As of 2010 the 4Runner is no longer offered with a V8, but don”t fret; the current 4.0L V6 puts out 270 horsepower (34 more than the prior V6, and 10 more than the outgoing V8), with maximum torque of 278 lb-ft. When mated to a 5-speed automatic transmission, the V6 returns an EPA estimated 17/23 mpg on a vehicle equipped with the 4×2 configuration, and 17/22 mpg on a 4×4 configured truck.
All 4×4 models come equipped with a 4.0L V6 mated to a 5-speed ECT-i automatic transmission, while 4×2 models come equipped with the 2.7L 4-cylinder engine and 5-speed ECT automatic transmission. Also standard on all 4×4 models is Toyota”s A-TRAC system and Downhill Assist Control (DAC); the A-TRAC system is able to distribute driving force to any one wheel making ground contact, which makes terrain irregularities and slippery zones virtually transparent to the driver, and the DAC is designed to augment the low-speed ascending ability of low-range by holding the vehicle to a target speed with no driver intervention needed.
The SR5 and Trail 4×4 models have a 2-speed, lever-operated, part-time system with neutral position, while the 4Runner Limited is equipped with full-time four-wheel-drive with a locking center differential which employs a three-mode, center console-mounted switch. Those who opt for the Trail, will enjoy the benefit of having the option of upgrading to Toyota”s Kinetic Dynamic Suspension System, which improves the terrain-following ability by disconnecting stabilizer bars to allow for more axle travel in difficult terrain. Standard on the Trail however, is Toyota”s Crawl Control, or CRAWL. CRAWL is an adjustable electro-mechanical system that can be tuned to match the terrain by selecting any of five speed levels. The Trail grade also features a Multi-Terrain Select system, which allows the driver to control wheel slip control, according to the terrain they might be on.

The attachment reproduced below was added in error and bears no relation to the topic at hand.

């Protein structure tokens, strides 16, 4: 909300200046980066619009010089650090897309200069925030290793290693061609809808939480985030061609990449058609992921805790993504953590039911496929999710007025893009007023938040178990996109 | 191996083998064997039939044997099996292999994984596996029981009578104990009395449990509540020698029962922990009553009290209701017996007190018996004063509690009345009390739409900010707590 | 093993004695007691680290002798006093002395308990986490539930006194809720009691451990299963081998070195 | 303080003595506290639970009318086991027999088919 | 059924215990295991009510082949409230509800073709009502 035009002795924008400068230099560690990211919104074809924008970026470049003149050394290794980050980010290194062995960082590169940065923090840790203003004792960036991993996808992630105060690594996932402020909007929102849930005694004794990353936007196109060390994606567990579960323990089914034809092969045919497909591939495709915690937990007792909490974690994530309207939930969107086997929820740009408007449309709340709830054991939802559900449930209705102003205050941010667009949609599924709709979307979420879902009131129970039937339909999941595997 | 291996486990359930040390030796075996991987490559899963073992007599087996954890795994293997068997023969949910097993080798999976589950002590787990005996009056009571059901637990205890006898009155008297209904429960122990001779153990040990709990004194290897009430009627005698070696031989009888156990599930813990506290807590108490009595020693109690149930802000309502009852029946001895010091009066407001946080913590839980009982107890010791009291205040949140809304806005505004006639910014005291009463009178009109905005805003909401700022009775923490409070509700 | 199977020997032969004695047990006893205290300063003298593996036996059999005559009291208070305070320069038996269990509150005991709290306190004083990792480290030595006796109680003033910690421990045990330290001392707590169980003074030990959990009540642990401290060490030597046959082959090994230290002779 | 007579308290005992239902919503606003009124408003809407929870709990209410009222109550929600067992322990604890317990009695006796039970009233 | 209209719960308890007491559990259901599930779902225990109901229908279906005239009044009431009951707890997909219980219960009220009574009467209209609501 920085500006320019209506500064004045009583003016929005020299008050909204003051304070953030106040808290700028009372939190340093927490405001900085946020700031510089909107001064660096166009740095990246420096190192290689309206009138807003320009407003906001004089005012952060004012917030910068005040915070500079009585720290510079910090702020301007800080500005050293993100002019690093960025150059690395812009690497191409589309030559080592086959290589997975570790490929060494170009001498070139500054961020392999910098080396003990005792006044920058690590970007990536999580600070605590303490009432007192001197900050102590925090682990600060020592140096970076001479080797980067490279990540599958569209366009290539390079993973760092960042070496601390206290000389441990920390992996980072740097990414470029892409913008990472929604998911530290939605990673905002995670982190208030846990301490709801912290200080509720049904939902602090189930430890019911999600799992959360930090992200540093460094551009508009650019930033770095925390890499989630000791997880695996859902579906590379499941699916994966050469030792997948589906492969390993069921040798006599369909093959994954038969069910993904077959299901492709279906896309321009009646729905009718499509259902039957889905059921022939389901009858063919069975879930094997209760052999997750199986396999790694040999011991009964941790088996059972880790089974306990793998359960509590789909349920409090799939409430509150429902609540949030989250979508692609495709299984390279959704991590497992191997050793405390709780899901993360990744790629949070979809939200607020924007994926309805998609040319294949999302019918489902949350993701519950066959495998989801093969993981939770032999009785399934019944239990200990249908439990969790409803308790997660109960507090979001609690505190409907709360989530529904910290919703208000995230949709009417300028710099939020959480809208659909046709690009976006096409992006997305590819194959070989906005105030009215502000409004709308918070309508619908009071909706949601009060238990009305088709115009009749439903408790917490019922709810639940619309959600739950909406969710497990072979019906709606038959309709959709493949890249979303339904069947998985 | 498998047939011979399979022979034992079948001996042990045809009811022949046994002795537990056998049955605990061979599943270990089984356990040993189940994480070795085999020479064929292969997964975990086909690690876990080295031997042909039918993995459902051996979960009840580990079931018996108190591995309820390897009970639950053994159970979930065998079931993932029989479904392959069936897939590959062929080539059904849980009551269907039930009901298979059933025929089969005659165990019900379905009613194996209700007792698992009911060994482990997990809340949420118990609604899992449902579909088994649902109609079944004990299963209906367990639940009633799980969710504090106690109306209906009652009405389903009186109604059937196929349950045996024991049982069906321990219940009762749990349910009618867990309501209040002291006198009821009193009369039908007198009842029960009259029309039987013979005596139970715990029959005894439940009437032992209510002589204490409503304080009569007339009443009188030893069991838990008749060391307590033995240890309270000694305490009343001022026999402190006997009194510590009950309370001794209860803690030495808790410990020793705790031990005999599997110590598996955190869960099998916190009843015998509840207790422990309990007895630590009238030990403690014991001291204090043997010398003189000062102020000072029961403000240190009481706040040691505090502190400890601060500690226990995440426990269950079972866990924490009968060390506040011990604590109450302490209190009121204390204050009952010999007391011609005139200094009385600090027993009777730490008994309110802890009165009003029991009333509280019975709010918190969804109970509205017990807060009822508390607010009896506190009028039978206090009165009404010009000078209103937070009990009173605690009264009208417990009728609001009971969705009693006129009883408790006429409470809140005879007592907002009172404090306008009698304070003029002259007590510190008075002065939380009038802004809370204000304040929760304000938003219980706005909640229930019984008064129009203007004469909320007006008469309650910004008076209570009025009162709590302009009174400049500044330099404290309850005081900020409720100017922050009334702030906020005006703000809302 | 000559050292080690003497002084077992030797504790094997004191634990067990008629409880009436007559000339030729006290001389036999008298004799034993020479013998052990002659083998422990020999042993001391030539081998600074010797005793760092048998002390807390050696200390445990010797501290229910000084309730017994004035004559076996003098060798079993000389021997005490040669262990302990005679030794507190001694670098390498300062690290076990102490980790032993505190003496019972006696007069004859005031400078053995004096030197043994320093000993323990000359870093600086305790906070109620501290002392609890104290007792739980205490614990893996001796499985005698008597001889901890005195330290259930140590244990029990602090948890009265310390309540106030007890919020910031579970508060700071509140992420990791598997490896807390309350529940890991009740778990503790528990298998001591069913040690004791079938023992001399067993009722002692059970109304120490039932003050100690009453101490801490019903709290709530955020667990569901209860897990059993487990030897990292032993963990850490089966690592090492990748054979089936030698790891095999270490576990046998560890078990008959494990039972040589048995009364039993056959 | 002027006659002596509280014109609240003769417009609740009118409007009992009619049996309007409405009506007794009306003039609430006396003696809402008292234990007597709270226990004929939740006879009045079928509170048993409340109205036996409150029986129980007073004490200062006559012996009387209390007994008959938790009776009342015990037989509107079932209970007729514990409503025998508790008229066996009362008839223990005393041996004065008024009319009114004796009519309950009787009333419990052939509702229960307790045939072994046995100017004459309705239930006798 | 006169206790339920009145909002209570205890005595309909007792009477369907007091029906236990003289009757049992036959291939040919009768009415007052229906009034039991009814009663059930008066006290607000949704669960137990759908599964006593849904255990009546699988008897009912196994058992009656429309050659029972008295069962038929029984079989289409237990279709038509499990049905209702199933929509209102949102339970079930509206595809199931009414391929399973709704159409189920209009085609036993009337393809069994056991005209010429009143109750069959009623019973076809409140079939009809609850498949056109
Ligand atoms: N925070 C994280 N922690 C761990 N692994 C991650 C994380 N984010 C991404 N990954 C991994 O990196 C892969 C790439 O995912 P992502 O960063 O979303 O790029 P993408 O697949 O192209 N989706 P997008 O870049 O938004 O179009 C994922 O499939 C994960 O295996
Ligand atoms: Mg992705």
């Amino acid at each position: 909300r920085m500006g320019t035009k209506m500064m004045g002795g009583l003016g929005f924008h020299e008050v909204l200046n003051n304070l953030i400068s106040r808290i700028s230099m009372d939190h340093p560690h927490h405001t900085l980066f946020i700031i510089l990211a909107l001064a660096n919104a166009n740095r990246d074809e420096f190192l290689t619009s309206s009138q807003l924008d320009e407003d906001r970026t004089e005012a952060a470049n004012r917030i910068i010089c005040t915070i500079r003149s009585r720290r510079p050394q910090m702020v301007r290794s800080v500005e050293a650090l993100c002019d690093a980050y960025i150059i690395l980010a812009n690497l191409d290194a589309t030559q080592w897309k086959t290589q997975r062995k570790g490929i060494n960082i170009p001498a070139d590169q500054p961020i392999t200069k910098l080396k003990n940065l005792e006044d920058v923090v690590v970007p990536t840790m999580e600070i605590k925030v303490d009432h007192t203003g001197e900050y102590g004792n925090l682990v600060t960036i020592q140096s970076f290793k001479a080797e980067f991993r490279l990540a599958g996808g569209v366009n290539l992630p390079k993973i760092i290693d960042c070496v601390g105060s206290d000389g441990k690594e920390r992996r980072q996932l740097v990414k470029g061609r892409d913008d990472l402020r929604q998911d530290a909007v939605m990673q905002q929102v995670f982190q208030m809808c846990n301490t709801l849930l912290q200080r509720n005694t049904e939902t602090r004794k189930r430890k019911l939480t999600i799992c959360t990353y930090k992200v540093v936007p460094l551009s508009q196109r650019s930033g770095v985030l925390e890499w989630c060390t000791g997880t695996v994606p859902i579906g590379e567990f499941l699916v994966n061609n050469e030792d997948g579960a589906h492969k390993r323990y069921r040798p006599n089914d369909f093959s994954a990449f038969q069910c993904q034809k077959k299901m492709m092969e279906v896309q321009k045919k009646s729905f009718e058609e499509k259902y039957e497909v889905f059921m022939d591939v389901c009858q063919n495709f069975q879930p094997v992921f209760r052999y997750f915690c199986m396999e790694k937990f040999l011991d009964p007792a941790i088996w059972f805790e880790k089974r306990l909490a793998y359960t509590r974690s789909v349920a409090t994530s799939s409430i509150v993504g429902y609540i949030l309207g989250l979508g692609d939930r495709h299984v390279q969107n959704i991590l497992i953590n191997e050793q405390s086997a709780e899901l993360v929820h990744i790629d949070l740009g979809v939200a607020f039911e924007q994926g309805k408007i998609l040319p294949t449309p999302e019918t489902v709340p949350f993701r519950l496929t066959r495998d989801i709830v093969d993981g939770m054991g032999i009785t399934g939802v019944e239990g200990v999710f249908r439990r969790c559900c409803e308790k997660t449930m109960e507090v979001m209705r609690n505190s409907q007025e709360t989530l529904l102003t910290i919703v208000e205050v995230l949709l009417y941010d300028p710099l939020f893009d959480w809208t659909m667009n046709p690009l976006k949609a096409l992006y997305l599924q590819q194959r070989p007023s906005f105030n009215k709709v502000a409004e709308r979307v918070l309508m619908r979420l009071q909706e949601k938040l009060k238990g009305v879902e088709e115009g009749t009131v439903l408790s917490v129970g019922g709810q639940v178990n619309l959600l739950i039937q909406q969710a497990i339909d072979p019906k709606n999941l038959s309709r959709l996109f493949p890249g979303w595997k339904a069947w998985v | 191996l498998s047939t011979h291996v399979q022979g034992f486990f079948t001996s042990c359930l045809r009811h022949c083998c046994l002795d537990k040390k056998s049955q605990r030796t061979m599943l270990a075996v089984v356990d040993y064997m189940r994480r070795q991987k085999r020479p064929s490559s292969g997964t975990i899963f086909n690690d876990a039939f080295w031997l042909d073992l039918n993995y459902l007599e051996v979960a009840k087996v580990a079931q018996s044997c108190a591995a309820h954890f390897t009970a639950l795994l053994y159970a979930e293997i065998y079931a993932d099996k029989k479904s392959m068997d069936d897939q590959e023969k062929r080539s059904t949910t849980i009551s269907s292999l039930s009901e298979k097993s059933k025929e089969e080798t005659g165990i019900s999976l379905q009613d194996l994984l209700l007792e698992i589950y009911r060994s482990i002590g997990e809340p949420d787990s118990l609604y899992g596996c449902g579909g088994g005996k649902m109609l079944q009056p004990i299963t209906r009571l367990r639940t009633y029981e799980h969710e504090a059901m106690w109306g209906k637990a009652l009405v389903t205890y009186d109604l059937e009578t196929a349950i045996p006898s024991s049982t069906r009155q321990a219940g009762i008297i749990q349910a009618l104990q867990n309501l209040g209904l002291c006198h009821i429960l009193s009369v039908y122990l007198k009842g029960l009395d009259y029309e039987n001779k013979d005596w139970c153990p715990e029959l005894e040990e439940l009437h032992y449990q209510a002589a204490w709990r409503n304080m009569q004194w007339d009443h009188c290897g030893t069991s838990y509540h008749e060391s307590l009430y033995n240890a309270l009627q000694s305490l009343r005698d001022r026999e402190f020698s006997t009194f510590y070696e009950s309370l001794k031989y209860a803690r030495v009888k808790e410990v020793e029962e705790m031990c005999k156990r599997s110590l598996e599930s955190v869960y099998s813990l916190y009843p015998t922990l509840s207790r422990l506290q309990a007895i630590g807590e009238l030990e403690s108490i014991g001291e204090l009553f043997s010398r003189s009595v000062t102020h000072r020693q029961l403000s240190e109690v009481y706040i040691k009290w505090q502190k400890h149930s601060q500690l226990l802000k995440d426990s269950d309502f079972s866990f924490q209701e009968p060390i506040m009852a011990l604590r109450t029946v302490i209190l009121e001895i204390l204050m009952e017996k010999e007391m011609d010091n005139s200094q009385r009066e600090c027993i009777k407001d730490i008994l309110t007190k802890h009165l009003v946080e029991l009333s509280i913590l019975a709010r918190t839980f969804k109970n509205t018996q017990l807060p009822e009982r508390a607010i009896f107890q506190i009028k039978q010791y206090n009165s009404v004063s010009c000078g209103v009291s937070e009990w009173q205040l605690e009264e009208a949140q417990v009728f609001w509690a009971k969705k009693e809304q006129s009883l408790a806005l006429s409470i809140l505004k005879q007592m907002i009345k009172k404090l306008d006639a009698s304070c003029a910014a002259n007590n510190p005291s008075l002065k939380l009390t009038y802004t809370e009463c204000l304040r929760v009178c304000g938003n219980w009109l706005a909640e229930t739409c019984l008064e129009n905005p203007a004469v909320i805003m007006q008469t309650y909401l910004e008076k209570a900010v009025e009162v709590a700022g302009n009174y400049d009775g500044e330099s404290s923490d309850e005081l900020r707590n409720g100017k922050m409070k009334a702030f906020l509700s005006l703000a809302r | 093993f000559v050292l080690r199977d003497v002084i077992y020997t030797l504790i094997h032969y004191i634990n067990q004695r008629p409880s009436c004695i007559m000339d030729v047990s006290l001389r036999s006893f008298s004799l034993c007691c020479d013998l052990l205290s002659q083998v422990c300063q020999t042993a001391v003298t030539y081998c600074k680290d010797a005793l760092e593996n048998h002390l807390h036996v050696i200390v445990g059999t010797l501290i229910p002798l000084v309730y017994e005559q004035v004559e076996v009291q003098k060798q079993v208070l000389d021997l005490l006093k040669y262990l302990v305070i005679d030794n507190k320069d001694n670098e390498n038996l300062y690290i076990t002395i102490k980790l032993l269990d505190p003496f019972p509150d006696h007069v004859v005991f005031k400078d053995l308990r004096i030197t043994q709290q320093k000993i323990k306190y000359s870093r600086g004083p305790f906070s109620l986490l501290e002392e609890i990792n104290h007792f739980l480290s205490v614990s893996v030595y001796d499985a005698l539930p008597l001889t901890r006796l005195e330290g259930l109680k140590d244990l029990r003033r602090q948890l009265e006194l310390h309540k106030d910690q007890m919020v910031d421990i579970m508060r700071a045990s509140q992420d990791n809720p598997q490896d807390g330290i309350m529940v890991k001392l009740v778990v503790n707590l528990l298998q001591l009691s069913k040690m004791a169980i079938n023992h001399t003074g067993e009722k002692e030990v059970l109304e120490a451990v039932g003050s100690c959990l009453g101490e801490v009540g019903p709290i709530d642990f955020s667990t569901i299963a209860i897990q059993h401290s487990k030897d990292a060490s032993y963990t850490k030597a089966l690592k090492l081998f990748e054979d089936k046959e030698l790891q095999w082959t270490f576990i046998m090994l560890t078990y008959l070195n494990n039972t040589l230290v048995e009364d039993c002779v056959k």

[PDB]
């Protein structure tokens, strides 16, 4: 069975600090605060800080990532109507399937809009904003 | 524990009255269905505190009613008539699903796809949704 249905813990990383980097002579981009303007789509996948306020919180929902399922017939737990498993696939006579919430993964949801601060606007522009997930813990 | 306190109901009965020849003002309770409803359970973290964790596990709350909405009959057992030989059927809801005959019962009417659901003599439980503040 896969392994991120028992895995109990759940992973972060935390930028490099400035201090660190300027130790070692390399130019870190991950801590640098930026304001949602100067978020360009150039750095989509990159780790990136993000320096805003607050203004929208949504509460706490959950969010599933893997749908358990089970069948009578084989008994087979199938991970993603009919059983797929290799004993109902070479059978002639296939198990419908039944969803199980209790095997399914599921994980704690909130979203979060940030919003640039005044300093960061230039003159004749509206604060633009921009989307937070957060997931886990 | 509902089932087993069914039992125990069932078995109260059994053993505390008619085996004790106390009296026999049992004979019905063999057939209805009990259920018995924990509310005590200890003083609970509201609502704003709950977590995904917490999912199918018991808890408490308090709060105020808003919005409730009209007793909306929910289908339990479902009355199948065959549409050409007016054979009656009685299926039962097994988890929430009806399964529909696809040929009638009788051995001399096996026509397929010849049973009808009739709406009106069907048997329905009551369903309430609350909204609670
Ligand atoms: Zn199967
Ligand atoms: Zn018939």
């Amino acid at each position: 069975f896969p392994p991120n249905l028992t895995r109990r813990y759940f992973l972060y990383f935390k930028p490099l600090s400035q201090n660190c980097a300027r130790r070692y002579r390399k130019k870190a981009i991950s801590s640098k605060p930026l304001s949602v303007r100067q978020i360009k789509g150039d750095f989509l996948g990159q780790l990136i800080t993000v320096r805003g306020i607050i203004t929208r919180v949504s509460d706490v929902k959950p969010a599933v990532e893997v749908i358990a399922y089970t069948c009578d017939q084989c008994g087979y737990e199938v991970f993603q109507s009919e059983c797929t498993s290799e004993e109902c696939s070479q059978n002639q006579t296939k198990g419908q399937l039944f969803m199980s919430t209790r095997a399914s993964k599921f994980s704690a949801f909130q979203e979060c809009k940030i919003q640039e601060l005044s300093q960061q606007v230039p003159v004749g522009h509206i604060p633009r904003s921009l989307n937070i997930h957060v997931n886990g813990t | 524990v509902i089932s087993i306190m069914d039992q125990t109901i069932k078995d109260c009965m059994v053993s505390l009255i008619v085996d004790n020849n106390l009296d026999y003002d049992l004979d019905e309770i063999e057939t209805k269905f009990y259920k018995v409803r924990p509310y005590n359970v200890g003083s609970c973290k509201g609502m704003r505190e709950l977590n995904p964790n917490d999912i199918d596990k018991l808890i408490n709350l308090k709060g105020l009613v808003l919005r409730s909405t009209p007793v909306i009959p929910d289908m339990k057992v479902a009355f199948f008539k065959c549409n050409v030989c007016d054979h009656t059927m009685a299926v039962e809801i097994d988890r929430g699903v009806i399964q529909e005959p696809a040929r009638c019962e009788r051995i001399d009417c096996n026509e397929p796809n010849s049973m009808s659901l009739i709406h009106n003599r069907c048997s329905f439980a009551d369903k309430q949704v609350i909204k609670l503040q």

We took full advantage of the abilities of this truck, and were pretty comfortable taking the 4Runner on the aggressive, unstable terrains that we were able to find. Despite its truck heritage, the 2010 4Runner offers the same level of comfort that would be expected of any car-based crossover. That being said, the 4Runner is one vehicle that can be driven anywhere and everywhere, without fear of terrain or distance.
MSRP for the 2010 4Runner starts as $27,500 for the SR5 4×2 with 2.6L 4-cylinder engine, $35,700 for the Trail model, and $37,765 for the top-of-the-line Limited Model.
If you”re lifestyle is not one that necessitates the off-road capabilities of the 4Runner, we suggest you take a look at the Highlander which starts at $25,855, or $33,220 for the Limited. Whatever your needs may be, keep in mind that the 2010 Toyota 4Runner is one of the best true truck-based SUVs with its outstanding utility and ability to tackle any type of road conditions.
Review: 2010 Toyota 4Runner:
All Photos Copyright © 2010 Omar Rana – egmCarTech.
– By: Stephen Calogera